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Master's Degrees for Business Students - How to Get One and How It Will Affect Your Career Path

A master's degree in business is a two-year degree (there are some exceptions that allow students to complete their degree in just one year). It is available to graduates of all types of bachelor's degree programs, although business majors are the most common applicants. In addition to completing some rigorous curricular requirements, many graduate students who are seeking a Master of Business Administration (MBA) must complete a thesis project, which consists of original research and writing on a topic of the student's choosing. 

Earning a Master's of Business Administration Degree

An MBA program is intended to help students build a repertoire of skills in the particular area of business that is most interesting to them. Often, a student has already worked in this area - whether it be accounting, finance, marketing, or administration - and he will be able to apply his or her experiences to their academic program, and vice versa. Most students who seek masters of business administration degrees were business majors at the undergraduate level, but they will still have to take a number of classes that all business students are asked to take- including finance and economics. Many students find these courses repetitive, but they also tend to go in to greater detail and look at more complicated theories and principles of business.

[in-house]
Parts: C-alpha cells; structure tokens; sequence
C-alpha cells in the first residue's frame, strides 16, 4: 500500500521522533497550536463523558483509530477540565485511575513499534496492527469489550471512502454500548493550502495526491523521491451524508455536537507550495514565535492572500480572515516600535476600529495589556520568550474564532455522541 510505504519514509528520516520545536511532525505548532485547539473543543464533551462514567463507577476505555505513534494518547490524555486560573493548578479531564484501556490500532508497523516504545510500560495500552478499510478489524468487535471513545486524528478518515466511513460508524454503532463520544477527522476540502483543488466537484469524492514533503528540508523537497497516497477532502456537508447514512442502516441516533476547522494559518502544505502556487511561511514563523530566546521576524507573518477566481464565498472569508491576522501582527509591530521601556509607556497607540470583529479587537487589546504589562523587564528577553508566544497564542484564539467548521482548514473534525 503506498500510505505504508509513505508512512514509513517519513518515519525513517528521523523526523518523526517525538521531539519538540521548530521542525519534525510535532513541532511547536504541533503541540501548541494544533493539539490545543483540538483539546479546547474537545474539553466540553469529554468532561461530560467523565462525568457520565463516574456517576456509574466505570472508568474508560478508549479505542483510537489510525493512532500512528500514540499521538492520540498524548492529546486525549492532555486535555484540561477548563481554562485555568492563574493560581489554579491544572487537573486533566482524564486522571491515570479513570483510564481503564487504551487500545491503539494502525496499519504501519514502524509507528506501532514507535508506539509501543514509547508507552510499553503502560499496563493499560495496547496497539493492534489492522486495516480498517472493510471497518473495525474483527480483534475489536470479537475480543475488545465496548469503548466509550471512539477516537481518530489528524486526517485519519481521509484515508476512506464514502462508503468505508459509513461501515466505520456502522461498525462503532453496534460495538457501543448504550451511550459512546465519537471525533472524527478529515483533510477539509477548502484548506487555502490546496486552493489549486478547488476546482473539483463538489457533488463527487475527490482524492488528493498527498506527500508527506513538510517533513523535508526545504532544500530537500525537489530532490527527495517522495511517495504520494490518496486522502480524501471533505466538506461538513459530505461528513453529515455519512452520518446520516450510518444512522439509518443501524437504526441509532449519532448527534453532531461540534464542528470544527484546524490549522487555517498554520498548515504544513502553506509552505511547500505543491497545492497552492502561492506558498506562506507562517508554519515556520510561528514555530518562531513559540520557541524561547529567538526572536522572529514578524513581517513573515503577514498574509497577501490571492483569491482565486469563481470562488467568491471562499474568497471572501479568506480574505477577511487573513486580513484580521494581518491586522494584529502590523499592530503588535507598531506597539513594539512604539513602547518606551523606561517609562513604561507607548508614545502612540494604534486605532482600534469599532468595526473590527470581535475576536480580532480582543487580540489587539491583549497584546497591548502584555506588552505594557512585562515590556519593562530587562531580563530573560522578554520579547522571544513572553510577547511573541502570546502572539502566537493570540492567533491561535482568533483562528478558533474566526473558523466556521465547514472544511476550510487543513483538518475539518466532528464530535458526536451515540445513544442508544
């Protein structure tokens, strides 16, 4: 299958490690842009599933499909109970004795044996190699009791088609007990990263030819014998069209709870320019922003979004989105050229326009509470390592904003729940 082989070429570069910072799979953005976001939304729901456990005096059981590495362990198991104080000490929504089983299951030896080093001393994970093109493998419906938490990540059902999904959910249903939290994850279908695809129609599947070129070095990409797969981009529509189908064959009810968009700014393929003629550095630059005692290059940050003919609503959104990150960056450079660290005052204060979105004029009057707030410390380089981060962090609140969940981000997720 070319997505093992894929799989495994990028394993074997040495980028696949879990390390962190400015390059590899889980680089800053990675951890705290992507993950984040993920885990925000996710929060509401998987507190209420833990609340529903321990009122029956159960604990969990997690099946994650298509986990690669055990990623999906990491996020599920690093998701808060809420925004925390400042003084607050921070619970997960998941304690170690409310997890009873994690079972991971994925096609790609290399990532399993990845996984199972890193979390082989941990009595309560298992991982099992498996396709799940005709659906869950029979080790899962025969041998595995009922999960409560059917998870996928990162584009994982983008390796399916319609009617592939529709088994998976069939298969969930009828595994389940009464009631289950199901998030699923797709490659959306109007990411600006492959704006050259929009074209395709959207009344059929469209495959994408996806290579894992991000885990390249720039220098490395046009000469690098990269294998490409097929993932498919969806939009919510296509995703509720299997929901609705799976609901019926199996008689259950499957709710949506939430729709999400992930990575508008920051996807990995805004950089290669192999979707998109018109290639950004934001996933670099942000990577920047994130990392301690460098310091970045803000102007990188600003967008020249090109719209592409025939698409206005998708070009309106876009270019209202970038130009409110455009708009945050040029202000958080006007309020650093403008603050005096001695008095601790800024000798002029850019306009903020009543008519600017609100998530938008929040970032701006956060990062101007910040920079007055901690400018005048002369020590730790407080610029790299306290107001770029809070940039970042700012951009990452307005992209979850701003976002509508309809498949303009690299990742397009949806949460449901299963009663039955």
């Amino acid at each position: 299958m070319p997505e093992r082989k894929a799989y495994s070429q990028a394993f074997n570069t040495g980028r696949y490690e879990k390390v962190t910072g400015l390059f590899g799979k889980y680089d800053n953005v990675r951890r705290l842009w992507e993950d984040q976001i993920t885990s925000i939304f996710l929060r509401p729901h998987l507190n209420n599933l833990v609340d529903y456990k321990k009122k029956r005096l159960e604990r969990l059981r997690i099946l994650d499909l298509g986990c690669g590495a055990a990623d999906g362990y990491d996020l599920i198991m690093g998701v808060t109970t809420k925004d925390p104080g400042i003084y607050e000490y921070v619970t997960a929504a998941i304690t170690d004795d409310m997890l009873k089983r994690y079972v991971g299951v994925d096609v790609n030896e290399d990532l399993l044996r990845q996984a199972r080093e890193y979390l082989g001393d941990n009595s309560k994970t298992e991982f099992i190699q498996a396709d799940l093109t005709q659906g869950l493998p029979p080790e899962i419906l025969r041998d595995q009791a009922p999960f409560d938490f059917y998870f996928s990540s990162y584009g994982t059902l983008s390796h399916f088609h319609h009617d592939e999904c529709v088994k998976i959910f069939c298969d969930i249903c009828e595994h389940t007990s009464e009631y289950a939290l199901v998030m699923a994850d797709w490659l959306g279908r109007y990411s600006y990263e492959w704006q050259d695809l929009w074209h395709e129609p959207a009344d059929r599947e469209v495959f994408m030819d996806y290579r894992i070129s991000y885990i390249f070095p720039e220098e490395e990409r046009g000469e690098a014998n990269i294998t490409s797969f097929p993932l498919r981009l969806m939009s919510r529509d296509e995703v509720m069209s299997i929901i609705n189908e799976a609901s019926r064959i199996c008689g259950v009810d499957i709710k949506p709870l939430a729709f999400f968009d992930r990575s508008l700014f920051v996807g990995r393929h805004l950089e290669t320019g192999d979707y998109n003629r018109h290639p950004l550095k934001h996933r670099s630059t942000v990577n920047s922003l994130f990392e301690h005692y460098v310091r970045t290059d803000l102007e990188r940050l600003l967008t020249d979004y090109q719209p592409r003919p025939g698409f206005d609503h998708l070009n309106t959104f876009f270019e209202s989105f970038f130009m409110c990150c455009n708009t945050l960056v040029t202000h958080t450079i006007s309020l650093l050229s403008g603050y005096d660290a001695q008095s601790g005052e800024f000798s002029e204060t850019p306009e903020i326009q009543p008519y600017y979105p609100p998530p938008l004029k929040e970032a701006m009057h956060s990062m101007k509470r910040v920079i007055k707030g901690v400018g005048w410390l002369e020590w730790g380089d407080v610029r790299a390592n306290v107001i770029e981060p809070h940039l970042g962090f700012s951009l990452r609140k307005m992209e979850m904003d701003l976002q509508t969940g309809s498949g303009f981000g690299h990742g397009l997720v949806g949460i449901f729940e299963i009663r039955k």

What to Do With a Master's of Business Administration Degree

The MBA is the second most common type of business degree in the United States after a bachelor's degree. Many experts are recommending that any student who is hoping to work in top positions at top companies immediately apply to an MBA program after finishing their bachelor's degree. Some say that doing so helps students bypass entry-level job experiences and begin doing the kind of work they are most interested in right away. In most cases, an applicant who holds a master's degree will earn more than a comparable applicant who holds only a bachelor's degree and they are more likely to be promoted within a company.

A person who is already working in business but is finding himself often passed up for promotions may benefit from completing a masters degree program on a part-time basis while also working full-time. This kind of dedication appeals to employers who are looking to promote employees. An employee may also get financial support to help him or her earn a master's degree program, and may be eligible for raises upon graduation.

Source

National Association of Colleges and Employers

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